SEOUL -- There is almost no chance for South Korea to stem a new coronavirus pandemic through collective immunity as there are not many "hidden" or untraceable patients who unknowingly recovered after being infected with COVID-19, according to a state anti-epidemic center.
For its second survey in two months, the Korea Disease Control and Prevention Agency (KDCA) collected blood samples from 1,440 people from June 10 to August 13. Antibodies were detected from one person. Experts believe it's impossible to ride out a COVID-19 crisis through collective immunity until vaccines are developed.
Antibody tests are used by researchers to estimate the extent of coronavirus infections at a population level. When a virus invades the body, the immune system produces antibodies to fight it. Only one out of 3,055 people was found to have developed antibodies in the first round of antibody tests from April 21 to June 19.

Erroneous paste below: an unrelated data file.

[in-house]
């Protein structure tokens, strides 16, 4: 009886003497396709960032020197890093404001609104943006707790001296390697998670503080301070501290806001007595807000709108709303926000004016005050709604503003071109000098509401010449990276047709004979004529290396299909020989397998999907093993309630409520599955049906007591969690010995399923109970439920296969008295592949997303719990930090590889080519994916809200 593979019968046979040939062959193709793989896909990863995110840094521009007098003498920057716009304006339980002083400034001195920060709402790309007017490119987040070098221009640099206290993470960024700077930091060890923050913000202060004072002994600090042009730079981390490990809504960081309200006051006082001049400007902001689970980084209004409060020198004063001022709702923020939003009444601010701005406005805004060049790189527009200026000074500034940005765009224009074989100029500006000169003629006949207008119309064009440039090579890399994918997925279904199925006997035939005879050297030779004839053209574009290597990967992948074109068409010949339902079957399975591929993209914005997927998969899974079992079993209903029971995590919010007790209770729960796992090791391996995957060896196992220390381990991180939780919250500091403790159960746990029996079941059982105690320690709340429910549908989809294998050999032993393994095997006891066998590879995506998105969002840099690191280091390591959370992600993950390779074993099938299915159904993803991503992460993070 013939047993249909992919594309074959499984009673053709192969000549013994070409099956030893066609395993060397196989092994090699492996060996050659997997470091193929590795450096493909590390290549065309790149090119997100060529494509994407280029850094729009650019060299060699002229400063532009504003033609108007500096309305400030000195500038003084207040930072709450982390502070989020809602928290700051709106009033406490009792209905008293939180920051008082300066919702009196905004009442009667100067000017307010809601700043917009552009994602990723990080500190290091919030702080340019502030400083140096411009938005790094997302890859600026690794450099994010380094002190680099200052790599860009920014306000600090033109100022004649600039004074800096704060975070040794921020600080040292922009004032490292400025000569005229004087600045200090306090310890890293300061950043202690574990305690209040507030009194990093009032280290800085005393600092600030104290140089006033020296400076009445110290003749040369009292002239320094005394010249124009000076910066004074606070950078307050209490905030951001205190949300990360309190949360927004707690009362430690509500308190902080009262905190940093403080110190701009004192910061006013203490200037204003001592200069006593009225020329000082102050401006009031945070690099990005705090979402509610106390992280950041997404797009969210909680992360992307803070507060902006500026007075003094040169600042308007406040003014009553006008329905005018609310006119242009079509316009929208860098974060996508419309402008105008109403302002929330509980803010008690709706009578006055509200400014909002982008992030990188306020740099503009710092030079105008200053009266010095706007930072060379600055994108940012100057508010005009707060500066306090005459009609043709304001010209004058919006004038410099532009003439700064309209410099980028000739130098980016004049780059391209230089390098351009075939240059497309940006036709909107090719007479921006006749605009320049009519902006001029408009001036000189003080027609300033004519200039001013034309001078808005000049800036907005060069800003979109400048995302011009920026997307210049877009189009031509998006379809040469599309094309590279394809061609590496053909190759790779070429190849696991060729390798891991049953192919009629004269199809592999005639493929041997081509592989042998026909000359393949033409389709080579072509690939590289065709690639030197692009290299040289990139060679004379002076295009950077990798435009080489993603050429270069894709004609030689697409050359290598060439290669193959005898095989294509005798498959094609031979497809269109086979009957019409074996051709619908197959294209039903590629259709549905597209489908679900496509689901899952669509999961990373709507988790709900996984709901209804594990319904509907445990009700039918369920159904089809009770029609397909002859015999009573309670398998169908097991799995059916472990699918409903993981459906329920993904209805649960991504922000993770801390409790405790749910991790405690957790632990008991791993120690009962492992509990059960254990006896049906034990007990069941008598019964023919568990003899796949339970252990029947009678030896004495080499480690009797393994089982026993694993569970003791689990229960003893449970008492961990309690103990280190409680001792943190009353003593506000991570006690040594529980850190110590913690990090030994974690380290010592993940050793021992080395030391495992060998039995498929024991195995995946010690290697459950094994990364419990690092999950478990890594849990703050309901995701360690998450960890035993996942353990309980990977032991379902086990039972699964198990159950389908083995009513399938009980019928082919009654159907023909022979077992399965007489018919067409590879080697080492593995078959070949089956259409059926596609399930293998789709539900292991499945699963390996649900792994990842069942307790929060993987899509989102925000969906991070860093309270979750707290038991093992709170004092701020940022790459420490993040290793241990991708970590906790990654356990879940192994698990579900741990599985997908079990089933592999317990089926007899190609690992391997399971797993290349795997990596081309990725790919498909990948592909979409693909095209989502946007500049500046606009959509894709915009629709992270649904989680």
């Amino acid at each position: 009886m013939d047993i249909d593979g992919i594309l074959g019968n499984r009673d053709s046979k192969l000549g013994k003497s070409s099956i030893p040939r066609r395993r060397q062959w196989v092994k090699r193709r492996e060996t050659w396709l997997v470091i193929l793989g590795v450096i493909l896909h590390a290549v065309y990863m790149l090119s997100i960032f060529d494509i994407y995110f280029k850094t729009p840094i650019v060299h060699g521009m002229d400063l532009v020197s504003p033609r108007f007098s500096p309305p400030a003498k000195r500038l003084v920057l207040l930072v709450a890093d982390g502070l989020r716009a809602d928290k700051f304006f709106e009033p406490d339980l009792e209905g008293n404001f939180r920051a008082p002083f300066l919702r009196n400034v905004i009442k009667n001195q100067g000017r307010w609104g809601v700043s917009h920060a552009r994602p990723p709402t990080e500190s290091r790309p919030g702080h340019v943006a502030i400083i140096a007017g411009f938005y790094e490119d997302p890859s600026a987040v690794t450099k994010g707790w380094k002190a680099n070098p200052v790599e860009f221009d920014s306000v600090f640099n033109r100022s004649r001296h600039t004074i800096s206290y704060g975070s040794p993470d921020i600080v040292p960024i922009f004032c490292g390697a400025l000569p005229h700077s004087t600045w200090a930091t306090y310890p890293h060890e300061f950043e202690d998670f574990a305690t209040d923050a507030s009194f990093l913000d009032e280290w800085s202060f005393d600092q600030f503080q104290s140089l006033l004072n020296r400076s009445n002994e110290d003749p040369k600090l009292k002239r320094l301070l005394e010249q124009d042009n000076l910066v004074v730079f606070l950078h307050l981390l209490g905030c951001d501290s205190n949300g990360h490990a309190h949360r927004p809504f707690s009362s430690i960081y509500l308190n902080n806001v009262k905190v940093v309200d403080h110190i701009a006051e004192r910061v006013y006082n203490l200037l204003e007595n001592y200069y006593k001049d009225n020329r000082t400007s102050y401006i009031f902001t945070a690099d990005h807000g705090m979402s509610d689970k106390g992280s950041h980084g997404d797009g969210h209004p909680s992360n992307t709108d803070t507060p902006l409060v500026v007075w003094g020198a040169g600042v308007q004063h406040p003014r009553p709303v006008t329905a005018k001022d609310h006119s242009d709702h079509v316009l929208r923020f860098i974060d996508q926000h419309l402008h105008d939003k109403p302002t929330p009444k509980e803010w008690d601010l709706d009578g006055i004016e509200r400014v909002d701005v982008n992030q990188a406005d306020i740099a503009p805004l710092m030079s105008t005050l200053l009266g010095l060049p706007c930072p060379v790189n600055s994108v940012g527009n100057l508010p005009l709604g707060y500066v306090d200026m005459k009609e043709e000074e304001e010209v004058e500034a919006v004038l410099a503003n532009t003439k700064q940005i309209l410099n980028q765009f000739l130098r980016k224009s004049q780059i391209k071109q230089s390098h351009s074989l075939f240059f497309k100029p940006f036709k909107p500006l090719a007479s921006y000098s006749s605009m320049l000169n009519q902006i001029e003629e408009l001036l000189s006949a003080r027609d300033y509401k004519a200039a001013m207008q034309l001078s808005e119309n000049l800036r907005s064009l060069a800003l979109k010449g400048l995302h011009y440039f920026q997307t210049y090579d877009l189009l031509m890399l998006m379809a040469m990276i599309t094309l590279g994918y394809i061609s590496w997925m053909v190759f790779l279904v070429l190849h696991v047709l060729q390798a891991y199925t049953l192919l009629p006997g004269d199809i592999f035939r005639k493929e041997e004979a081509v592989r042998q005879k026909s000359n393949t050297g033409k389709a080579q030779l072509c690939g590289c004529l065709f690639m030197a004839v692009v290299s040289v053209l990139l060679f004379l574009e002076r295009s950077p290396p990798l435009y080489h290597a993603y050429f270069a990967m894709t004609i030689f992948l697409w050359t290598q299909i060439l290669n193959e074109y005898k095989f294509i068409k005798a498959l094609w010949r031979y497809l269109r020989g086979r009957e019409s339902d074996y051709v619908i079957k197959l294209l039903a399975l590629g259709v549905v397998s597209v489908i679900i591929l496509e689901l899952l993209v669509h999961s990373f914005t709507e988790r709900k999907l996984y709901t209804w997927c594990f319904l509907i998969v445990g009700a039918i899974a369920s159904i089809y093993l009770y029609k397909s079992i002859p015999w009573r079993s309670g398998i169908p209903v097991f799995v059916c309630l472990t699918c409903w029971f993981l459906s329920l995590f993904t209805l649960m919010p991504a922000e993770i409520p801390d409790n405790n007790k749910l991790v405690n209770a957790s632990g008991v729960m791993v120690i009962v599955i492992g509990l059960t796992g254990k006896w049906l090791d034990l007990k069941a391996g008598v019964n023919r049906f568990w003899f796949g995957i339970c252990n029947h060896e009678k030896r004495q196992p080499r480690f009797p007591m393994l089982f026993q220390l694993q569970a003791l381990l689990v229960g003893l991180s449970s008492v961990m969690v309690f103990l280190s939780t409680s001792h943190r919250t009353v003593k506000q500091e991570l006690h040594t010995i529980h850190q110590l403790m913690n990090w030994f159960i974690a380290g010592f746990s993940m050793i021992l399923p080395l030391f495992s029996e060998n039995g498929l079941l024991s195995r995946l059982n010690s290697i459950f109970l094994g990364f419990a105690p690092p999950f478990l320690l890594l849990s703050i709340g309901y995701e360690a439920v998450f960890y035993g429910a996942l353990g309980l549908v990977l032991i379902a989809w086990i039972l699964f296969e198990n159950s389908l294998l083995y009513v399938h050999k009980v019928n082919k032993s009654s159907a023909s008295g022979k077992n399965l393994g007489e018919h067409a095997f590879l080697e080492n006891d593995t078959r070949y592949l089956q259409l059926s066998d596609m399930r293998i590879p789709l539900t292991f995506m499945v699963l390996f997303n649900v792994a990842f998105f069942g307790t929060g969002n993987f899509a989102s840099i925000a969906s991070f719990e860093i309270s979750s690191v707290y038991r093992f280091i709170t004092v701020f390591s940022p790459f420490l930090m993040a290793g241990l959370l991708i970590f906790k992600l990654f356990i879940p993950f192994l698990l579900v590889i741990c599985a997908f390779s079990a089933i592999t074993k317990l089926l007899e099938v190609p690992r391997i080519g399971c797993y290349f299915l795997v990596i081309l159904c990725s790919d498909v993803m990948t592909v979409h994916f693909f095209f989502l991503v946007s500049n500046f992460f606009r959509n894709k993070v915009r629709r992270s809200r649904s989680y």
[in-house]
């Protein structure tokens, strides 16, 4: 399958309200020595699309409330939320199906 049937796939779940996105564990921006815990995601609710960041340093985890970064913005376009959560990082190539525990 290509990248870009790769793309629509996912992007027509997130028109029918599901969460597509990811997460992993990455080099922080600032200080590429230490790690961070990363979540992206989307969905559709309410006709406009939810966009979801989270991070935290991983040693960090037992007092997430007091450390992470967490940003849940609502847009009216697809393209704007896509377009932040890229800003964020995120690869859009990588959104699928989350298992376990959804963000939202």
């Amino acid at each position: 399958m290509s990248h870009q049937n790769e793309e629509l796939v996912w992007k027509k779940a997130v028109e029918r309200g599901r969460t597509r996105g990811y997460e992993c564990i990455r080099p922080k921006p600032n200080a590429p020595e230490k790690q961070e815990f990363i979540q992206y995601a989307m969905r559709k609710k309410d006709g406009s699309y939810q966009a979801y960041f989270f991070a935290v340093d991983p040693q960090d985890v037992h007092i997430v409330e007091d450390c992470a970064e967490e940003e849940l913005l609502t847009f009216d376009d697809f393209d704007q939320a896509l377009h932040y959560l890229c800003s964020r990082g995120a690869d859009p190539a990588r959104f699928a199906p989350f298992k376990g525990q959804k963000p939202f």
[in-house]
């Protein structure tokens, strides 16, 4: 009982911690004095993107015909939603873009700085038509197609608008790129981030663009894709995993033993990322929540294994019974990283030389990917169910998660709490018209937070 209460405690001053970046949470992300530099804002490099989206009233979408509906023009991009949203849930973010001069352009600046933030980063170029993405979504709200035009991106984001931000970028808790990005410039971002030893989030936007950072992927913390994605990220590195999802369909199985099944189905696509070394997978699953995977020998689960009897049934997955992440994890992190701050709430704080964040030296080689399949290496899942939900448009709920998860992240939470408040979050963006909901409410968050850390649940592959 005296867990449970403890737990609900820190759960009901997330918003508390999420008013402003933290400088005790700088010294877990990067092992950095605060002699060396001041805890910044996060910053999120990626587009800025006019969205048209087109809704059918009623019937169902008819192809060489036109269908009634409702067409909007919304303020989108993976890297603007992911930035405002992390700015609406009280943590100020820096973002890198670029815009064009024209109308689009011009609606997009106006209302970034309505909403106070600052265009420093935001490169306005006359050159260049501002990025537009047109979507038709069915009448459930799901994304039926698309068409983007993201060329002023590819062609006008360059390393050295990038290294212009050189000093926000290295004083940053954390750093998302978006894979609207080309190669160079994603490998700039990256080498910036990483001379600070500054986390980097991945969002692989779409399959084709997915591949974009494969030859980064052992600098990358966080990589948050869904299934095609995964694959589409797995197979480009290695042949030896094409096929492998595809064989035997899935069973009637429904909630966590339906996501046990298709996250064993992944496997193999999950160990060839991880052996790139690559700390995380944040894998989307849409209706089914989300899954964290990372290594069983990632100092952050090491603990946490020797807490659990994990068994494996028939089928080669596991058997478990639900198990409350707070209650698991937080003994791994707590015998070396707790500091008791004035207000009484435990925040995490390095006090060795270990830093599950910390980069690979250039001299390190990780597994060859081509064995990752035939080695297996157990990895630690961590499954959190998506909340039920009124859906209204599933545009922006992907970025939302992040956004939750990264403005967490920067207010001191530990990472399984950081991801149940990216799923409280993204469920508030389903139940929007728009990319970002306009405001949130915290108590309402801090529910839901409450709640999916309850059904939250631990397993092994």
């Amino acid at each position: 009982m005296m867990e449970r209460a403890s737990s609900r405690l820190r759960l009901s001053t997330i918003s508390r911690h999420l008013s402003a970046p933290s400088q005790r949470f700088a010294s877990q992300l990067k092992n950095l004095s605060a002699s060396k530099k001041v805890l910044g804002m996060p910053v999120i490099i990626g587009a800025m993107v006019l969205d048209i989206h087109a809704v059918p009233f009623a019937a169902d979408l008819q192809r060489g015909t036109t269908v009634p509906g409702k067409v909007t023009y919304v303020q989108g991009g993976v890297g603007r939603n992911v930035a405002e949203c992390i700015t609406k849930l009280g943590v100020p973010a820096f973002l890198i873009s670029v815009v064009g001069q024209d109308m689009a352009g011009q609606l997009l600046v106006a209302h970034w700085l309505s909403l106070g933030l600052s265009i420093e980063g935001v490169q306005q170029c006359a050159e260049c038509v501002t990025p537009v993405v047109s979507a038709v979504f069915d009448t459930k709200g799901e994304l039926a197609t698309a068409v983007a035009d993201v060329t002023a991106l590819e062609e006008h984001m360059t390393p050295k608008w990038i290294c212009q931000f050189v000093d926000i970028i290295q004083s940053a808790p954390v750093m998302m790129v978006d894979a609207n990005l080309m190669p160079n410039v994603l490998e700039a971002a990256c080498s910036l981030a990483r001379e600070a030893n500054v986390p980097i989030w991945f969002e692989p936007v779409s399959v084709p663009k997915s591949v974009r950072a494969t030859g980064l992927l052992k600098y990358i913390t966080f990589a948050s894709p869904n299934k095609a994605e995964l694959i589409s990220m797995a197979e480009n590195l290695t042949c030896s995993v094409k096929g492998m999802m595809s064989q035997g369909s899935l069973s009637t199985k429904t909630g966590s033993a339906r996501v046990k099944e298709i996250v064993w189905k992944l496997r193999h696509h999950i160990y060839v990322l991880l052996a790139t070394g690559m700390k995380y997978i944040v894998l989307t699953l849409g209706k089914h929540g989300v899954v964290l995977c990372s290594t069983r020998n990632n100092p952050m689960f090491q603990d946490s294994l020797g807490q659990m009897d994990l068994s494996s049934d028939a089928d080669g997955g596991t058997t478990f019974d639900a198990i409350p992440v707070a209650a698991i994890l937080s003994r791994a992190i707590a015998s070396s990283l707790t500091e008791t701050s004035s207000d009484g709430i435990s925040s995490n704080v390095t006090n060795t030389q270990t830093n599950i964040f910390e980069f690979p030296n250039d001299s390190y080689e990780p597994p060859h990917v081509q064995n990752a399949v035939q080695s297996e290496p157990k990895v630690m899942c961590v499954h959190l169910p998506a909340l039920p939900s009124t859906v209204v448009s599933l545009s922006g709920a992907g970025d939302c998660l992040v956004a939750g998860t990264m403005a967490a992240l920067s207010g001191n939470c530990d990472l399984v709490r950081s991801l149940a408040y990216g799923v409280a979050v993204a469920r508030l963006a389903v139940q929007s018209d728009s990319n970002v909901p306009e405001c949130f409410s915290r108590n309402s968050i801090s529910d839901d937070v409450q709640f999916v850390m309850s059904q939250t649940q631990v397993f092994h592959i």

Medical experts concluded that the second survey did not reflect reality as it was carried out before August 15 when the Seoul metropolitan area reported a sudden rise in daily new cases, KDCA head Jeong Eun-kyeong told a regular press briefing. "The number of tests is small to find an asymptotic infection rate," she said.
Since the number of new cases soared to 441 on August 27, daily infections have been gradually down to 109 on September 14. However, health officials were still on alert as sporadic cluster infections showed no signs of slowing. So far, 22,285 people have been infected with COVID-19, leaving 363 dead and 3,433 others under treatment.
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